Floods, grain demand limit Nola barges
Houston, 7 March (Argus) — Flooding along the lower Mississippi river and strong grain demand has tightened spot barge availability at New Orleans, limiting the ability for fertilizer loadings at the key port.
One fleet operator said about 80pc of its barges for spot shipment were not available at Nola because of high river flows and stronger southbound grain demand, resulting in empty barges traveling north.
Nola barge availability began to shrink in late February when the US Army Corps of Engineers closed five locks and dams along the Ohio and Arkansas rivers, marooning a large portion of the domestic barge fleet. Rising water levels also prevented operators fromrepositioningthe remaining fleet, as tow sizes were limited to 5-10 barges on the lower Mississippi river.
Barge operators are struggling to dispatch spot barges for grain shipments amid a recent price rally for corn and soybeans. Grain sales have increased in recent weeks on higher prices and stronger global demand, resulting in higher freight prices for southbound transit. The volume of soybeans inspected for export for the week ending 1 March was up by 14pc year-over-year, despite St Louis being the only major terminal operating without restrictions, according to the US Department of Agriculture.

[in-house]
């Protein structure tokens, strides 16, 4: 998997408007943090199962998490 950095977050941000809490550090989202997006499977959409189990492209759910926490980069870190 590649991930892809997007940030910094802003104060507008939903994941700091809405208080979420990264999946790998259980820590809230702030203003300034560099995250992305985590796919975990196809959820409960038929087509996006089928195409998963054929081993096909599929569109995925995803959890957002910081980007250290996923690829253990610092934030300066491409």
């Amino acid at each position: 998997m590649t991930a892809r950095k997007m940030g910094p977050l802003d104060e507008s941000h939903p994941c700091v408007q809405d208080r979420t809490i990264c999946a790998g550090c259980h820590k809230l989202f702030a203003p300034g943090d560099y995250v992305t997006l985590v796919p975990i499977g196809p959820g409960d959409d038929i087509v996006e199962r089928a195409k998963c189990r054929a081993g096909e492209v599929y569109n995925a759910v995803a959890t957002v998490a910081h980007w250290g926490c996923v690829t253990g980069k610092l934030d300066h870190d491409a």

Rising river levels have also delayed vessel arrivals at Nola after the US Coast Guard restricted port berthings to daylight hours only. The long port delays have already caused a potential deal for a first-half March urea vessel from Venezuela to be scrapped.
The delays could impact up to nine expected urea vessel arrivals in March. One vessel, the Thor Independence, was scheduled to arrive on 5 March from Algeria, but has yet to enter the port area, according to vessel tracking data. Two phosphate vessels are scheduled to arrive this month as well.
Water levels in New Orleans are expected to crest on 13 March at around 17 feet, according to the National Oceanic and Atmospheric Administration. The corps anticipates opening of the Bonnet Carre Spillway on 8 March for an estimated 20-25 days to alleviate water flow rates on the Mississippi river. The opening is expected to further delay vessels from discharging at Nola.